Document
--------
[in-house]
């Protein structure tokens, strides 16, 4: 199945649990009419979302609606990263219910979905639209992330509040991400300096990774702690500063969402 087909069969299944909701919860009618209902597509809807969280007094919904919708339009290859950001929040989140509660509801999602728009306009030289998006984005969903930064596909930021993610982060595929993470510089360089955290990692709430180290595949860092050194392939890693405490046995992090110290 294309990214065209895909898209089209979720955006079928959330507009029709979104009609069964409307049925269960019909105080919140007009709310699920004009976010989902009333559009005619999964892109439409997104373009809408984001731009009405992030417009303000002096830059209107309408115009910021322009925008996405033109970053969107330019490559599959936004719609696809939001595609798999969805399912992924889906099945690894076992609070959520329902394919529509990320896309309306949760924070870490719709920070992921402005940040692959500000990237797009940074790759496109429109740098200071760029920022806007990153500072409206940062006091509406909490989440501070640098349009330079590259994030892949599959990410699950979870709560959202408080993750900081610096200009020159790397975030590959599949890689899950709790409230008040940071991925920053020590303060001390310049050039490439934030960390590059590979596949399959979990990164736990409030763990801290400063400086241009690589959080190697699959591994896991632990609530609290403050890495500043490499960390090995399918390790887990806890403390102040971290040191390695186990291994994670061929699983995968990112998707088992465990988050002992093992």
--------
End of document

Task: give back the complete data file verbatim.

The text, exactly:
[in-house]
């Protein structure tokens, strides 16, 4: 199945649990009419979302609606990263219910979905639209992330509040991400300096990774702690500063969402 087909069969299944909701919860009618209902597509809807969280007094919904919708339009290859950001929040989140509660509801999602728009306009030289998006984005969903930064596909930021993610982060595929993470510089360089955290990692709430180290595949860092050194392939890693405490046995992090110290 294309990214065209895909898209089209979720955006079928959330507009029709979104009609069964409307049925269960019909105080919140007009709310699920004009976010989902009333559009005619999964892109439409997104373009809408984001731009009405992030417009303000002096830059209107309408115009910021322009925008996405033109970053969107330019490559599959936004719609696809939001595609798999969805399912992924889906099945690894076992609070959520329902394919529509990320896309309306949760924070870490719709920070992921402005940040692959500000990237797009940074790759496109429109740098200071760029920022806007990153500072409206940062006091509406909490989440501070640098349009330079590259994030892949599959990410699950979870709560959202408080993750900081610096200009020159790397975030590959599949890689899950709790409230008040940071991925920053020590303060001390310049050039490439934030960390590059590979596949399959979990990164736990409030763990801290400063400086241009690589959080190697699959591994896991632990609530609290403050890495500043490499960390090995399918390790887990806890403390102040971290040191390695186990291994994670061929699983995968990112998707088992465990988050002992093992």